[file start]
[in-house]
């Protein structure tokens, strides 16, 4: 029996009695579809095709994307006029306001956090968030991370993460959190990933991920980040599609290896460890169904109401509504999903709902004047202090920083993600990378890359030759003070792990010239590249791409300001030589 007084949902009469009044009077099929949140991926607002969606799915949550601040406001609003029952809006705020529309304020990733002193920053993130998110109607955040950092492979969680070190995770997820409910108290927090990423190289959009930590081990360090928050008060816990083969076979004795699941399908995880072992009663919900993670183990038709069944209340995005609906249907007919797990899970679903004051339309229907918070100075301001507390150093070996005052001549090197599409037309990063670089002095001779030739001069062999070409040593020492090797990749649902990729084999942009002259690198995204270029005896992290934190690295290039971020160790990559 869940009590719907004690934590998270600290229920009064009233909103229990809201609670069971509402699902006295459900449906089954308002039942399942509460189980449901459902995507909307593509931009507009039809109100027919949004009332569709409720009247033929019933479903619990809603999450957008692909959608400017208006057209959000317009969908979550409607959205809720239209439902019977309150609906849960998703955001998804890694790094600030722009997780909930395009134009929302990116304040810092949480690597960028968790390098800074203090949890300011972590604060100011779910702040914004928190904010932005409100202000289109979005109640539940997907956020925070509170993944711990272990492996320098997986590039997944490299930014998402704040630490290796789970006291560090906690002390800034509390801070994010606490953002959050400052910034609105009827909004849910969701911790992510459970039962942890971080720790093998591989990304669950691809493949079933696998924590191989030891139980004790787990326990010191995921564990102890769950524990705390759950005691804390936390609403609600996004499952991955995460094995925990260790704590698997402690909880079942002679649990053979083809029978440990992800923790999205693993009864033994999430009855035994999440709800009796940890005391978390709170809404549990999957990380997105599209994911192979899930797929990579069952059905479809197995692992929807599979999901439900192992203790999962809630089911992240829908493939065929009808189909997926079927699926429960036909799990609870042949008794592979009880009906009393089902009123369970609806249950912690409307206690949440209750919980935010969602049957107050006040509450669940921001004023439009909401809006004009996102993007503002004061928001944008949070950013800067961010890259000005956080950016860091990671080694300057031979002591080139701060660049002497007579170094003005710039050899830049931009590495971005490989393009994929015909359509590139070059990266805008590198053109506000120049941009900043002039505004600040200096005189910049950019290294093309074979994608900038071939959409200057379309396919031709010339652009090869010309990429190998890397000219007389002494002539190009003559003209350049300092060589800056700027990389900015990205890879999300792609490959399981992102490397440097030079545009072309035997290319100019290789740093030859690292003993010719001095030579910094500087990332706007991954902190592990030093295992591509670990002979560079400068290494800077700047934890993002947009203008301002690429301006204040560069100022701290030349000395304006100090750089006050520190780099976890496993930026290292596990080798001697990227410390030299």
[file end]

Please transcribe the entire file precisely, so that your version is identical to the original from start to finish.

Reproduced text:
[in-house]
């Protein structure tokens, strides 16, 4: 029996009695579809095709994307006029306001956090968030991370993460959190990933991920980040599609290896460890169904109401509504999903709902004047202090920083993600990378890359030759003070792990010239590249791409300001030589 007084949902009469009044009077099929949140991926607002969606799915949550601040406001609003029952809006705020529309304020990733002193920053993130998110109607955040950092492979969680070190995770997820409910108290927090990423190289959009930590081990360090928050008060816990083969076979004795699941399908995880072992009663919900993670183990038709069944209340995005609906249907007919797990899970679903004051339309229907918070100075301001507390150093070996005052001549090197599409037309990063670089002095001779030739001069062999070409040593020492090797990749649902990729084999942009002259690198995204270029005896992290934190690295290039971020160790990559 869940009590719907004690934590998270600290229920009064009233909103229990809201609670069971509402699902006295459900449906089954308002039942399942509460189980449901459902995507909307593509931009507009039809109100027919949004009332569709409720009247033929019933479903619990809603999450957008692909959608400017208006057209959000317009969908979550409607959205809720239209439902019977309150609906849960998703955001998804890694790094600030722009997780909930395009134009929302990116304040810092949480690597960028968790390098800074203090949890300011972590604060100011779910702040914004928190904010932005409100202000289109979005109640539940997907956020925070509170993944711990272990492996320098997986590039997944490299930014998402704040630490290796789970006291560090906690002390800034509390801070994010606490953002959050400052910034609105009827909004849910969701911790992510459970039962942890971080720790093998591989990304669950691809493949079933696998924590191989030891139980004790787990326990010191995921564990102890769950524990705390759950005691804390936390609403609600996004499952991955995460094995925990260790704590698997402690909880079942002679649990053979083809029978440990992800923790999205693993009864033994999430009855035994999440709800009796940890005391978390709170809404549990999957990380997105599209994911192979899930797929990579069952059905479809197995692992929807599979999901439900192992203790999962809630089911992240829908493939065929009808189909997926079927699926429960036909799990609870042949008794592979009880009906009393089902009123369970609806249950912690409307206690949440209750919980935010969602049957107050006040509450669940921001004023439009909401809006004009996102993007503002004061928001944008949070950013800067961010890259000005956080950016860091990671080694300057031979002591080139701060660049002497007579170094003005710039050899830049931009590495971005490989393009994929015909359509590139070059990266805008590198053109506000120049941009900043002039505004600040200096005189910049950019290294093309074979994608900038071939959409200057379309396919031709010339652009090869010309990429190998890397000219007389002494002539190009003559003209350049300092060589800056700027990389900015990205890879999300792609490959399981992102490397440097030079545009072309035997290319100019290789740093030859690292003993010719001095030579910094500087990332706007991954902190592990030093295992591509670990002979560079400068290494800077700047934890993002947009203008301002690429301006204040560069100022701290030349000395304006100090750089006050520190780099976890496993930026290292596990080798001697990227410390030299």